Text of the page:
C2CNT, a finalist of the NRG COSIA Carbon X-PRIZE, has found a way to produce carbon nanotubes more cheaply than usual. The technology uses low-cost nickel and steel electrodes and low voltage current to create carbon nanotubes from flue gas that conduct electricity better than copper. These nanotubes can be used in steel, aluminum, textiles, ceramics, cements, electronics, packaging, manufacturing, and construction.
DyeCoo, a Dutch Company, has begun using waste carbon dioxide in their dyeing process. The technology pressurizes carbon dioxide so that it becomes supercritical and allows dye to readily dissolve, meaning the dyes need no chemical processing and can enter easily into fabrics. The process uses no chemicals or water, produces no wastewater, and requires no drying time. And 95 percent of the carbon dioxide used is recaptured and reused, meaning the system is a largely closed loop system and costs are reduced by 40 to 60 percent. The technology is used in Nike, Ikea, Adidas and Peak Performance products.
Products from carbon utilization
Agriculture and food
Preservatives (formic acids)
Antifreeze (ethylene glycol)
Potash (detergent, soap, fertilizer)
Cement and concrete
Synthetic (methanol, butanol, natural gas, syngas)
Industrial gas and fluids
Enhanced oil recovery
Enhanced coal bed methane recovery
Enhanced water recovery
There are several challenges to carbon utilization technology and the adoption of the technology, including high capital and operating costs, low practical carbon reduction and sequestration capacities, ecological side effects, performance uncertainties, low technology readiness levels, a lack of enforced carbon regulations and a lack of feasible scale deployment. All carbon utilization sectors face challenges to commercialization in terms of technology, cost, or market acceptance. Three main underlying challenges are:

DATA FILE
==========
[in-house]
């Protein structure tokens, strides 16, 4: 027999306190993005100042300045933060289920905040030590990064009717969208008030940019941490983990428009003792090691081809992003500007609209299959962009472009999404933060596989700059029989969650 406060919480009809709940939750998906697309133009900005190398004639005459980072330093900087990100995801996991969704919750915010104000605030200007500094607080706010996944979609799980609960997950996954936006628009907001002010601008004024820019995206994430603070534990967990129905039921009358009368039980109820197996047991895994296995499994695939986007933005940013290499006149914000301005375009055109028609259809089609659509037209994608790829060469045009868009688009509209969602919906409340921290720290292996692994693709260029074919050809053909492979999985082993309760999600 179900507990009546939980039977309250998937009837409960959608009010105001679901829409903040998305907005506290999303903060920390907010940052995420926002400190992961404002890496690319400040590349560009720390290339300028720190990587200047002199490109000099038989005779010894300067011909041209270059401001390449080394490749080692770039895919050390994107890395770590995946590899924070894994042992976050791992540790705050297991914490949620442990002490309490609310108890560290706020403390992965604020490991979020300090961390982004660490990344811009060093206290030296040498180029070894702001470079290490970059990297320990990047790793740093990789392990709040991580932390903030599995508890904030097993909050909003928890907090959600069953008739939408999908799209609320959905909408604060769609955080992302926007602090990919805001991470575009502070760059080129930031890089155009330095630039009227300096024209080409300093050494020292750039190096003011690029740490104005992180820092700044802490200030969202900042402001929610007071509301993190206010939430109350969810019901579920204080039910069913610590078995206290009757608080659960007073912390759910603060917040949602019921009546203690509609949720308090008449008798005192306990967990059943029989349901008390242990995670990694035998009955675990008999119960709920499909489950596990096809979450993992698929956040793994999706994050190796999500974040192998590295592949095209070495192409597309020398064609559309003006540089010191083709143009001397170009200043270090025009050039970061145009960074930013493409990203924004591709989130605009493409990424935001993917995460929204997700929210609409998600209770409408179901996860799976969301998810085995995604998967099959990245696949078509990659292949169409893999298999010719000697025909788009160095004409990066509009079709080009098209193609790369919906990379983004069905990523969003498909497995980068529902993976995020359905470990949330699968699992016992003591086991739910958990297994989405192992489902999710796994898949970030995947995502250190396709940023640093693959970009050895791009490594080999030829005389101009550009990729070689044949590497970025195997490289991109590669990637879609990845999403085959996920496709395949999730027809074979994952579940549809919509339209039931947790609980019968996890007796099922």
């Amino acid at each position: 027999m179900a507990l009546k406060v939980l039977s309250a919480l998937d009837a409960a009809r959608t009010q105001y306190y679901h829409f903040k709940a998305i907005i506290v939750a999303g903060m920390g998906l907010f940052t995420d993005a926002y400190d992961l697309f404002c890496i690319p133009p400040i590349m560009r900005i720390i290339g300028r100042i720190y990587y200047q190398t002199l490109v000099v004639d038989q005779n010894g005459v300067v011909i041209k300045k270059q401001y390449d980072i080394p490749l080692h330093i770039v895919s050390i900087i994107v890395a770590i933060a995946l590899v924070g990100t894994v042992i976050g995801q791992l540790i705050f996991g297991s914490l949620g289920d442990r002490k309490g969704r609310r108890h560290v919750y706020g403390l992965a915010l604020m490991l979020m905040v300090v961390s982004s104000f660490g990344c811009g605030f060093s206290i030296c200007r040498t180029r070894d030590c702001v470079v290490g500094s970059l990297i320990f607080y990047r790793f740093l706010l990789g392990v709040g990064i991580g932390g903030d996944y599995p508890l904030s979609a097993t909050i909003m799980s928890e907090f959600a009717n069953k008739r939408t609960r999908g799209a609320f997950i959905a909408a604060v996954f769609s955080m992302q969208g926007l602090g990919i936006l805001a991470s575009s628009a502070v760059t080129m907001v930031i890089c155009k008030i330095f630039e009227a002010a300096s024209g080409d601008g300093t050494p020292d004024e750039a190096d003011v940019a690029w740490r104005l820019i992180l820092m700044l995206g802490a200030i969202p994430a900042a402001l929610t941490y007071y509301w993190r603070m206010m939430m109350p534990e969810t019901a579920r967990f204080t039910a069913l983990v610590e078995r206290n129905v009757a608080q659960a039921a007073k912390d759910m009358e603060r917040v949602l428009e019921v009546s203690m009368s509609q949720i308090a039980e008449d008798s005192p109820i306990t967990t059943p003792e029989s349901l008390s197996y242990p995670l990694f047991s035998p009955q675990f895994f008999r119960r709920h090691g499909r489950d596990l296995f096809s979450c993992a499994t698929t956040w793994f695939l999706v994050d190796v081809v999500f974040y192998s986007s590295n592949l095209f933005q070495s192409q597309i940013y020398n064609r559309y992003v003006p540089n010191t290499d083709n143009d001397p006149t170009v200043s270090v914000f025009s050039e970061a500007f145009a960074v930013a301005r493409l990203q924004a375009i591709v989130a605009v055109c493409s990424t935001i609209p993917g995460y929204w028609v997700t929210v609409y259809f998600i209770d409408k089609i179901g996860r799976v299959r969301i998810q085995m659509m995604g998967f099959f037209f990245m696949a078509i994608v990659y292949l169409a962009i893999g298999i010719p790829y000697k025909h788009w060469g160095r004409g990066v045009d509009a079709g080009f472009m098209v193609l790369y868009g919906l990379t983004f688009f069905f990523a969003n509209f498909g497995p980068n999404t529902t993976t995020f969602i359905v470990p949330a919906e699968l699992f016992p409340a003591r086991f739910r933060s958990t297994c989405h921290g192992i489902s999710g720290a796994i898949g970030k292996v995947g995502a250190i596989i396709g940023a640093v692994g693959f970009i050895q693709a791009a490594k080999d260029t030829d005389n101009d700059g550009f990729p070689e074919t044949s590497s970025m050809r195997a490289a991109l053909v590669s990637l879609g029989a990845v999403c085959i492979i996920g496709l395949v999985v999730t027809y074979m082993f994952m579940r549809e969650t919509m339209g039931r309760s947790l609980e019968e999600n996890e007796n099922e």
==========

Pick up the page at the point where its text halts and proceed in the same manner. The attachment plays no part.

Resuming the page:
- Capturing carbon dioxide is a difficult and costly process, and it can only be performed on carbon-intensive industrial facilities, which rules out carbon dioxide emissions from transportation, farming, and housing.
- Industrial facilities that use carbon dioxide as a raw material must be located near the source of emissions or face transportation costs which reduce the effectiveness of carbon utilization.
- Carbon dioxide-based products must have existing commercial markets, but there are in general low value or niche markets which are high value but low volume.
Captured carbon dioxide as a raw material is technologically challenging. The capture of carbon dioxide is difficult, and to process and make the carbon dioxide feasible for use is more expensive than terrestrial and traditional carbon capture and mining efforts. The use of low-carbon materials, as well, such as those used in concrete and concrete aggregate, are not price competitive compared to traditional concrete and aggregate products. And for fuels, chemicals, and plastics, which can be put together due to the similarity of their production processes, is the technology and cost needed to operate at commercial scale.
A large challenge to the costs and difficulties for carbon utilization and its larger acceptance is the acceptance of carbon offsets and credits. The more popular version of this is reforestation projects, where company's can purchase these credits or offsets and are then enabled, in many jurisdictions, to label their products as "green" or "low-carbon".
Many of these challenges could be solved through support from governments. The support could come from government policy changes, financial enablement, research and development support, development of carbon dioxide transportation infrastructure, and a market preference for "green" or "low-carbon" labelling.